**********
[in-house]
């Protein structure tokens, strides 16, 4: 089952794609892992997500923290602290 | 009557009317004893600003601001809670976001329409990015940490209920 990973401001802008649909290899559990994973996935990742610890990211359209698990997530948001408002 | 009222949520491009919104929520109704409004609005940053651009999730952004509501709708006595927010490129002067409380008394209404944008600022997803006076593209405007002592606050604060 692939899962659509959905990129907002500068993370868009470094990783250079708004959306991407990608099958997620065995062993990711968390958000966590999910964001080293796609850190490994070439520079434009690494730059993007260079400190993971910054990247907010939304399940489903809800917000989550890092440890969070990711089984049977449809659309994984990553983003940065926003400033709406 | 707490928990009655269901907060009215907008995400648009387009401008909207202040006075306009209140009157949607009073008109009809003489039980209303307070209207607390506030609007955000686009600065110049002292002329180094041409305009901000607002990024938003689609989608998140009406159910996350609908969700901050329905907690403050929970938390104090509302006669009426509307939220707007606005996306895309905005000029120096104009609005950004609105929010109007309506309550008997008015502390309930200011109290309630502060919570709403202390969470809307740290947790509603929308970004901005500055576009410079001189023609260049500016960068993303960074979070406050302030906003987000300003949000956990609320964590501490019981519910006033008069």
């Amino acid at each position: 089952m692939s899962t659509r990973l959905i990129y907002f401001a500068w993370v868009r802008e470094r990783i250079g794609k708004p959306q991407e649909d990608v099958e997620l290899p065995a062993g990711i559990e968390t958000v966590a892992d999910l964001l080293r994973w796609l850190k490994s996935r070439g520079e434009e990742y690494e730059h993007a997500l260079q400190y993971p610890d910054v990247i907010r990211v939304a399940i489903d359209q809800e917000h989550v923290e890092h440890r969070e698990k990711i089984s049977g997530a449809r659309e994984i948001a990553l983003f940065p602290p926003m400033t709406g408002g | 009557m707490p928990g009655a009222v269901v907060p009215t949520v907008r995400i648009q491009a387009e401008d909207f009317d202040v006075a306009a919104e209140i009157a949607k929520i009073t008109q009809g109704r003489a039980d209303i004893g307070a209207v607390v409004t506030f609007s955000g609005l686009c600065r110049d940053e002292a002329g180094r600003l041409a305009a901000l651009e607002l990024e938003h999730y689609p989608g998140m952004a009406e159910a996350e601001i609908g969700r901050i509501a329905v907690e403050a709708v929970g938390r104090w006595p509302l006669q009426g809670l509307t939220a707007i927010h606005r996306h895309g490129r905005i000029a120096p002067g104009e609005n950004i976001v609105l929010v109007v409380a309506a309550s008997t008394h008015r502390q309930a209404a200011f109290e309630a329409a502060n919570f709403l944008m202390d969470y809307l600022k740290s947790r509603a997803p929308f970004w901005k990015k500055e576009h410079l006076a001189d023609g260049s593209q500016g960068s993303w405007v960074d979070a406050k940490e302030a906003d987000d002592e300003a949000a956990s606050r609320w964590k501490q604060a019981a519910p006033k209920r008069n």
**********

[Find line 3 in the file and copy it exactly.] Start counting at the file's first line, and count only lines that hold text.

């Amino acid at each position: 089952m692939s899962t659509r990973l959905i990129y907002f401001a500068w993370v868009r802008e470094r990783i250079g794609k708004p959306q991407e649909d990608v099958e997620l290899p065995a062993g990711i559990e968390t958000v966590a892992d999910l964001l080293r994973w796609l850190k490994s996935r070439g520079e434009e990742y690494e730059h993007a997500l260079q400190y993971p610890d910054v990247i907010r990211v939304a399940i489903d359209q809800e917000h989550v923290e890092h440890r969070e698990k990711i089984s049977g997530a449809r659309e994984i948001a990553l983003f940065p602290p926003m400033t709406g408002g | 009557m707490p928990g009655a009222v269901v907060p009215t949520v907008r995400i648009q491009a387009e401008d909207f009317d202040v006075a306009a919104e209140i009157a949607k929520i009073t008109q009809g109704r003489a039980d209303i004893g307070a209207v607390v409004t506030f609007s955000g609005l686009c600065r110049d940053e002292a002329g180094r600003l041409a305009a901000l651009e607002l990024e938003h999730y689609p989608g998140m952004a009406e159910a996350e601001i609908g969700r901050i509501a329905v907690e403050a709708v929970g938390r104090w006595p509302l006669q009426g809670l509307t939220a707007i927010h606005r996306h895309g490129r905005i000029a120096p002067g104009e609005n950004i976001v609105l929010v109007v409380a309506a309550s008997t008394h008015r502390q309930a209404a200011f109290e309630a329409a502060n919570f709403l944008m202390d969470y809307l600022k740290s947790r509603a997803p929308f970004w901005k990015k500055e576009h410079l006076a001189d023609g260049s593209q500016g960068s993303w405007v960074d979070a406050k940490e302030a906003d987000d002592e300003a949000a956990s606050r609320w964590k501490q604060a019981a519910p006033k209920r008069n």